To any compact Riemann surface of genus g one may assign a principally polarized abelian variety (PPAV) of dimension g, the Jacobian of the Riemann surface. The Jacobian is a complex torus and we call a Gram matrix of the lattice of a Jacobian a period Gram matrix. The aim of this thesis is to contribute to the Schottky problem, which is to discern the Jacobians among the PPAVs. Buser and Sarnak approached this problem by means of a geometric invariant, the first successive minimum. They showed that the square of the first successive minimum, the squared norm of the shortest non-zero vector, in the lattice of a Jacobian of a Riemann surface of genus g is bounded from above by log(4g), whereas it can be of order g for the lattice of a PPAV of dimension g. The main goal of this work was to improve this result and to get insight into the connection between the geometry of a compact Riemann surface that is given in hyperbolic geometric terms, and the geometry of its Jacobian. We show the following general findings: For a hyperelliptic surface the first successive minimum is bounded from above by a universal constant. The square of the second successive minimum of the Jacobian of a Riemann surface of genus g is equally of order log(g). We provide refined upper bounds on the consecutive successive minima if the surface contains several disjoint small simple closed geodesics and a lower bound for the norm of certain lattice vectors of the Jacobian, if the surface contains small non-separating simple closed geodesics. If the concrete geometry of the Riemann surface is known, more precise statements can be made. In this case we obtain theoretical and practical estimates on all entries of the period Gram matrix. Here we establish upper and lower bounds based on the geometry of the cut locus of simple closed geodesics and also on the geometry of Q-pieces. In addition the following two results have been obtained: First, an improved lower bound for the maximum value of the norm of the shortest non-zero lattice vector among all PPAVs in even dimensions. This follows from an averaging method from the geometry of numbers applied to a family of symmetric PPAVs. Second, a new proof for a lower bound on the number of homotopically distinct geodesic loops, whose length is smaller than a fixed constant. This lower bound applies not only to geodesic loops on Riemann surfaces, but on arbitrary manifolds of non-positive curvature.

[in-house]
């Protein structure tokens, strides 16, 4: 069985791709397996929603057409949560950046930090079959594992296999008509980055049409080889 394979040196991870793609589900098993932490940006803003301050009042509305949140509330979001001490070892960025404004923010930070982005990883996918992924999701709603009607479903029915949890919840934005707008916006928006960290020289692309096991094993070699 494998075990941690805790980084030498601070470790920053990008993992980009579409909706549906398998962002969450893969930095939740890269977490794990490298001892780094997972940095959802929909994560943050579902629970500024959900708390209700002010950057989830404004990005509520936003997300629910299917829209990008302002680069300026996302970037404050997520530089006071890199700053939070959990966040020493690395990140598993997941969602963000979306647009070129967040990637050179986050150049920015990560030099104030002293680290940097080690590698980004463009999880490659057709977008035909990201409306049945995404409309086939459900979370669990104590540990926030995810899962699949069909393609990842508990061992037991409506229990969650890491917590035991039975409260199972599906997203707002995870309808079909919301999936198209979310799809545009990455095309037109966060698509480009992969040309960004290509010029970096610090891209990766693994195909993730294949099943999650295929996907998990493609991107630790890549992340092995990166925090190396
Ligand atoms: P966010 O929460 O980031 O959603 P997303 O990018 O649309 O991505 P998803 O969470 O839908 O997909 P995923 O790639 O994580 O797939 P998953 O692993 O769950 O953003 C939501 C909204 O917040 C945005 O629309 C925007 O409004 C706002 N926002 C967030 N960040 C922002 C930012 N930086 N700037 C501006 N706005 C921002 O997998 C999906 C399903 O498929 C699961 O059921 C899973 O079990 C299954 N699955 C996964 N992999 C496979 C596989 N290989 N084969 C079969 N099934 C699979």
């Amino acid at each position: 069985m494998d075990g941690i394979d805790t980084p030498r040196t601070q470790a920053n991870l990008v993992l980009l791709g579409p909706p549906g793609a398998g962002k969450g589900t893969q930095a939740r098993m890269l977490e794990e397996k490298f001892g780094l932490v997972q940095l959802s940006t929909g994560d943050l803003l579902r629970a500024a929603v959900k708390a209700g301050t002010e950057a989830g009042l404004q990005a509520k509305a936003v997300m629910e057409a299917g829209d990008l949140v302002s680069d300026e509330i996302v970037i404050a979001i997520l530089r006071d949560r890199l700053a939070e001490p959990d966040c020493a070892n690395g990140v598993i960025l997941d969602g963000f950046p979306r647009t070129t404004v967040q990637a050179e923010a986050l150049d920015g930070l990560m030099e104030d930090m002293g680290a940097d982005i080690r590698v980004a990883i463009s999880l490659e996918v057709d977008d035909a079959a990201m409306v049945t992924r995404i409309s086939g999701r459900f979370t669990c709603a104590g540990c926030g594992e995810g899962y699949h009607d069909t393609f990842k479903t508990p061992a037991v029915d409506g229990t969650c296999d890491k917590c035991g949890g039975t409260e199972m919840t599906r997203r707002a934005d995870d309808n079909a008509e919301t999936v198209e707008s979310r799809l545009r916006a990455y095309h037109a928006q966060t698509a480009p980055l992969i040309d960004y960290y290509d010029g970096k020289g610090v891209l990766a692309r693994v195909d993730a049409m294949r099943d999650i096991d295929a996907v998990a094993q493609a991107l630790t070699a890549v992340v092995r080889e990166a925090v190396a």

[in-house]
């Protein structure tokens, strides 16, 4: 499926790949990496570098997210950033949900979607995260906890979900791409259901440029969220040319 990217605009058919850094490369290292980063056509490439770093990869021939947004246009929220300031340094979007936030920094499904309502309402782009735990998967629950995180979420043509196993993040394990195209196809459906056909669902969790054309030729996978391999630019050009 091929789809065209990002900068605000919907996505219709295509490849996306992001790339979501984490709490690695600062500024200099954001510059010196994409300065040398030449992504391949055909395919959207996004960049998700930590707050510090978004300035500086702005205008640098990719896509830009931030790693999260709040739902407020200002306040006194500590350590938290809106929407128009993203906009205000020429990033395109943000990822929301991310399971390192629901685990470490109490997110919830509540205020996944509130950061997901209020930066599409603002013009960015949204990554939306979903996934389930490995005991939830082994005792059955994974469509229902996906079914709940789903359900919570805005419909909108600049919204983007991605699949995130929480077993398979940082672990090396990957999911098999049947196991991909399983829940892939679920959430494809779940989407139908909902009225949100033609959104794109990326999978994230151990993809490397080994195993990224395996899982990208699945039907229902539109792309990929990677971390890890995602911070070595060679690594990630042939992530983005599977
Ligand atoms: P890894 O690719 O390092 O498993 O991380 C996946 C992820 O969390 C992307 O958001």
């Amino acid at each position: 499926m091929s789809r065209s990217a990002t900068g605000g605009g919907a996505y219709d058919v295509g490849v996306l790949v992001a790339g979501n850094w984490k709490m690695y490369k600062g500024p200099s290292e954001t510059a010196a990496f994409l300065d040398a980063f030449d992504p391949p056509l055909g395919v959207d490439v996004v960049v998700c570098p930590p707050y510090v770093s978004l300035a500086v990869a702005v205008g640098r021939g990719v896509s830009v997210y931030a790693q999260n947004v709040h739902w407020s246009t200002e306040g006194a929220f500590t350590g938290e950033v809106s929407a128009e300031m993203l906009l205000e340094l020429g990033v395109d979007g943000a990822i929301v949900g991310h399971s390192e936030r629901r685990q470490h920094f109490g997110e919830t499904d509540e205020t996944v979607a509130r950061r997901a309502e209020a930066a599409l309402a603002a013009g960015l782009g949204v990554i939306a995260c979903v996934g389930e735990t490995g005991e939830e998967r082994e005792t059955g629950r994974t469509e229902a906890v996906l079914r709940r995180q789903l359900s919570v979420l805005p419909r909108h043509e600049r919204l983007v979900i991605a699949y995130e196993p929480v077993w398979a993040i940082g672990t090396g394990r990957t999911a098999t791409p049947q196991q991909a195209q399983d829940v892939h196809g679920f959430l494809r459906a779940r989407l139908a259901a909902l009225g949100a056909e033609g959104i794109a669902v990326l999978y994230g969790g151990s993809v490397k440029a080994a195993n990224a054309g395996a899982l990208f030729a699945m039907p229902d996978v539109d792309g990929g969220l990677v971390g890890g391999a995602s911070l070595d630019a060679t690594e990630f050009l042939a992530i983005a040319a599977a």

To a compact Riemann surface of genus g can be assigned a principally polarized abelian variety (PPAV) of dimension g, the Jacobian of the Riemann surface. The Schottky problem is to discern the Jacobians among the PPAVs. Buser and Sarnak showed, that the square of the first successive minimum, the squared norm of the shortest non-zero vector in the lattice of a Jacobian of a Riemann surface of genus g is bounded from above by log(4g), whereas it can be of order g for the lattice of a PPAV of dimension g. We show, that in the case of a hyperelliptic surface this geometric invariant is bounded from above by a constant and that for any surface of genus g the square of the second successive minimum is equally of order log(g). We obtain improved bounds for the k-th successive minimum of the Jacobian, if the surface contains small simple closed geodesics.

Genome-wide expression, sequence and association studies typically yield large sets of gene candidates, which must then be further analysed and interpreted. Information about these genes is increasingly being captured and organized in ontologies, such as the Gene Ontology. Relationships between the gene sets identified by experimental methods and biological knowledge can be made explicit and used in the interpretation of results. However, it is often difficult to assess the statistical significance of such analyses since many inter-dependent categories are tested simultaneously.